Having a Vision for Future Generations
[A message to our city’s civic associations]
[Estimated Read Time: 10 Minutes, 30 Seconds]
[Estimated Read Time: 10 Minutes, 30 Seconds]
Suburban sprawl used to be the American dream. It went something like this… Buy a home in a subdivision and raise a family. Live in a neighborhood where everyone has a yard, a pool, and a fleet of automobiles. Live far away from work so as not to blend family life with career.
Back then, everyone wanted their own plot of land out west and they didn’t care at what cost to the environment. City planners needed to lay hundreds of miles of sewage lines and underground infrastructure to support this era of suburban sprawl. Thousands of people had to commute from west to east spanning the length of the county to get to work every day. Land availability became scarce and carbon emissions compounded. Broward County began to run out of land for large tract developments, pricing homes out of reach for the majority of people living here.
Already, suburbia has eaten up precious land at a rate of 2-4 homes per acre. Whereas, a high-rise can have as many as 150 homes per acre with just one lawn and one pool accommodating all residents. In suburbia, 150 homes would amount to 150 pools to fill, 150 lawns to water, and 150-300 vehicles on our roadways (1-2 per household).
Over time, it has become clear that our former living systems are no longer sustainable. The American dream has changed.
If you look to the future and think about our children, our community should understand the value in managing where people live. Politicians pandering to high-rise residents complaining about high-rise development is not in the best interest of our society as a whole.
As Fort Lauderdale continues to emerge as a more active and vibrant South Florida community, the pressure for urban planners to design suitable accommodations increases. The density of buildings, traffic, the scarcity of land, and the competitive spirit among developers are all factors that encourage city planners to push buildings higher.
It is common for developing cities, like Fort Lauderdale, to experience growing pains (especially regarding the perspective of some community members and perception of what development implies). But we should trust that as our landscape evolves, so will our means of implementing solutions to the challenges we face today.
We believe the concerns of ALL Fort Lauderdale residents should be present in local decision making, not just those who live in a high-rise in downtown and believe that progress should stop at their front door; that once they have their slice of paradise, enough is enough. That is why Big Picture Broward got its start.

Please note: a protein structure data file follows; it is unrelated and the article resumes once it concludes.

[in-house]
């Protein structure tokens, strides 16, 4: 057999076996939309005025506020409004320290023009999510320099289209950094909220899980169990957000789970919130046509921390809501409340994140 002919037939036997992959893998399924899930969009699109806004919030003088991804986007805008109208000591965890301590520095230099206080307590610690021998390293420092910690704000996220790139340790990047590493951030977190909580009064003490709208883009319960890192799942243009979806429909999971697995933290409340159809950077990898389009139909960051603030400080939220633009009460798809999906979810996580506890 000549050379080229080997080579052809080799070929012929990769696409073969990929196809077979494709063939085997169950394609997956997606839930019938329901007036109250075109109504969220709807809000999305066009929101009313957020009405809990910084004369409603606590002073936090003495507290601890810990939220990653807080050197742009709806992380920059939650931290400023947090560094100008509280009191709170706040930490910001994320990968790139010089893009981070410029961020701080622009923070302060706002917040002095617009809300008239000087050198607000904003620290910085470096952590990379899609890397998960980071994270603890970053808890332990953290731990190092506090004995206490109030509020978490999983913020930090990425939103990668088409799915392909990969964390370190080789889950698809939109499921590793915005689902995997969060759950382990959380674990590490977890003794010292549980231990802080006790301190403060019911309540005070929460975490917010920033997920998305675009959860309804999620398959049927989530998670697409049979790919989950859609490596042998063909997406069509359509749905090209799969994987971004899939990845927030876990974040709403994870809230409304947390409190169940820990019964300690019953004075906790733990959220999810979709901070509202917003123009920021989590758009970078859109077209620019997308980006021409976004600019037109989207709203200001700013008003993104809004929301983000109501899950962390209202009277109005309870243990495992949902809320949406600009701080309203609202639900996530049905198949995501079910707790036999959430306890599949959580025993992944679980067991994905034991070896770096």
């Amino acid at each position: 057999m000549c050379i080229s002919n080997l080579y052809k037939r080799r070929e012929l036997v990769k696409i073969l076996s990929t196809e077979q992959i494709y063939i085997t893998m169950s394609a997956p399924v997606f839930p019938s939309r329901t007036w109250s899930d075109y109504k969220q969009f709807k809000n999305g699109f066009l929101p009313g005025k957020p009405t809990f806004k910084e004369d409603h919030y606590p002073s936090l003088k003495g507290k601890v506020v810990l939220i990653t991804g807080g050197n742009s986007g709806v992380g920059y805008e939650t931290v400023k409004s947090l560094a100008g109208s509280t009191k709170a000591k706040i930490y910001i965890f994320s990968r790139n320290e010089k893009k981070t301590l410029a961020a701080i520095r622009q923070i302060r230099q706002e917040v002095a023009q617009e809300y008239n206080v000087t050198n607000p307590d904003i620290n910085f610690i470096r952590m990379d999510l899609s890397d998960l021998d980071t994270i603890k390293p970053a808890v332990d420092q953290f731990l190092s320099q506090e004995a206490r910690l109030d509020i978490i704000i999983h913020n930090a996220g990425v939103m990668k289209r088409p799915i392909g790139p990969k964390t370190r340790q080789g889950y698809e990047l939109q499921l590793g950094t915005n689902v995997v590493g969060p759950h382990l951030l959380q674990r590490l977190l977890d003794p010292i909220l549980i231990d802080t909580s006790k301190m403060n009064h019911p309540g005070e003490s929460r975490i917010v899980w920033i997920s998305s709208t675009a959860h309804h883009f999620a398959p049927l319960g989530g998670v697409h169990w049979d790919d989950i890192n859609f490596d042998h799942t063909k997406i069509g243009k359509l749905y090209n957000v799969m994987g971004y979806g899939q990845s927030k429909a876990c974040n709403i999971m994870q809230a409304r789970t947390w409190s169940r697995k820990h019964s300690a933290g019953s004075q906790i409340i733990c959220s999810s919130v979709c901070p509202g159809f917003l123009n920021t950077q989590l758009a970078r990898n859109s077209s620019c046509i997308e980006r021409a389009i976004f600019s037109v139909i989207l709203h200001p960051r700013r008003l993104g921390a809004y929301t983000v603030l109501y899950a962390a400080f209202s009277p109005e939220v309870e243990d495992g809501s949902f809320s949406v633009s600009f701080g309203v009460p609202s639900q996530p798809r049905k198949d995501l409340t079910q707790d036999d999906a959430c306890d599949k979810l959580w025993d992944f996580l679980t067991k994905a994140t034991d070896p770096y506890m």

We don’t believe that we can solve our city’s current infrastructure and mobility needs by halting progress in downtown. Rather, we envision a more prosperous city center and more interconnected county by allowing inevitable growth to happen in the correct places.
Urban migration will not slow down. It is estimated that approximately 20,000 new residents are moving to Broward County annually. According to a Downtown Fort Lauderdale Population Demographics by Point 2 Homes, 1.77% of people living downtown moved from abroad; 15.11% moved from the same country; 4.1% from the same state; and 2.62% from out of state.
Fort Lauderdale is becoming an epicenter for arts, culture, cuisine, nightlife, industry, and more. A thriving economy, such as ours, is bound to gain national and international attention. This surge in cultural and social amenities and new business opportunities means that more and more people (whether they live, visit or commute) will be utilizing downtown daily. We have to properly build out the core of our city to accommodate this influx. By doing so, our community will thrive.
Traffic is inevitable but it is not unsolvable. Nor is it debilitating, like other major cities in America. Additionally, with the success of the Penny Sales Tax, which will generate billions for traffic and mobility infrastructure over the next 30 years, our means of solving these issues will improve drastically.
When it comes to the major causes of traffic congestion, citizens who live, play and work in the same area are not the culprits. It is people who need to commute to go to work and access their favorite community amenities. Why? Because they are more inclined to use Transportation Network Companies (TNCs), like Uber and Lyft or drive alone. According to the Fort Lauderdale census reporter, the two primary means of transportation to work are driving alone (78%) and carpooling services (8%).
A newly published study in the journal of Science Advances shows that the major contributor to traffic congestion in San Fransisco (the 8th most congested city in the U.S.) is ride-sharing services. From 2010 to 2016, traffic congestion in San Fransisco increased by roughly 62%. Half of that increase was caused by Uber and Lyft.